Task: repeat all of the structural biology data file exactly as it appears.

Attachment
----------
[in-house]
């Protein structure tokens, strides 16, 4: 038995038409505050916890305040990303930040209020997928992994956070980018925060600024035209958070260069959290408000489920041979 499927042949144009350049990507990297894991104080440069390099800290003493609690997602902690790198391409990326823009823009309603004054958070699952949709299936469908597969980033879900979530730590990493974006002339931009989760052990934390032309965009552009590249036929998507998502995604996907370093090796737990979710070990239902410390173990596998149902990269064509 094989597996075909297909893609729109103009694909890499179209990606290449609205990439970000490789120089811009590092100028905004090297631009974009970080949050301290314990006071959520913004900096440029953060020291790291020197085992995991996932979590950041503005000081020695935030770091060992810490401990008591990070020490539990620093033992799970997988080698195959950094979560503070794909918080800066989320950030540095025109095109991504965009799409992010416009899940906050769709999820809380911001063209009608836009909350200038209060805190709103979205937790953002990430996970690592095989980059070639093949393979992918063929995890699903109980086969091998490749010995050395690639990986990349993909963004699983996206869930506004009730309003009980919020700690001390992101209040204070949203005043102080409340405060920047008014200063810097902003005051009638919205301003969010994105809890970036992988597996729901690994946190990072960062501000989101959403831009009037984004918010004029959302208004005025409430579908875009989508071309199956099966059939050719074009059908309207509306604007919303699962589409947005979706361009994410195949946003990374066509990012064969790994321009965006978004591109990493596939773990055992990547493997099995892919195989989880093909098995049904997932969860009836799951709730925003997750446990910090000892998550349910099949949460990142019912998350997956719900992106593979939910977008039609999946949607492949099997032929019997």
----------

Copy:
[in-house]
């Protein structure tokens, strides 16, 4: 038995038409505050916890305040990303930040209020997928992994956070980018925060600024035209958070260069959290408000489920041979 499927042949144009350049990507990297894991104080440069390099800290003493609690997602902690790198391409990326823009823009309603004054958070699952949709299936469908597969980033879900979530730590990493974006002339931009989760052990934390032309965009552009590249036929998507998502995604996907370093090796737990979710070990239902410390173990596998149902990269064509 094989597996075909297909893609729109103009694909890499179209990606290449609205990439970000490789120089811009590092100028905004090297631009974009970080949050301290314990006071959520913004900096440029953060020291790291020197085992995991996932979590950041503005000081020695935030770091060992810490401990008591990070020490539990620093033992799970997988080698195959950094979560503070794909918080800066989320950030540095025109095109991504965009799409992010416009899940906050769709999820809380911001063209009608836009909350200038209060805190709103979205937790953002990430996970690592095989980059070639093949393979992918063929995890699903109980086969091998490749010995050395690639990986990349993909963004699983996206869930506004009730309003009980919020700690001390992101209040204070949203005043102080409340405060920047008014200063810097902003005051009638919205301003969010994105809890970036992988597996729901690994946190990072960062501000989101959403831009009037984004918010004029959302208004005025409430579908875009989508071309199956099966059939050719074009059908309207509306604007919303699962589409947005979706361009994410195949946003990374066509990012064969790994321009965006978004591109990493596939773990055992990547493997099995892919195989989880093909098995049904997932969860009836799951709730925003997750446990910090000892998550349910099949949460990142019912998350997956719900992106593979939910977008039609999946949607492949099997032929019997």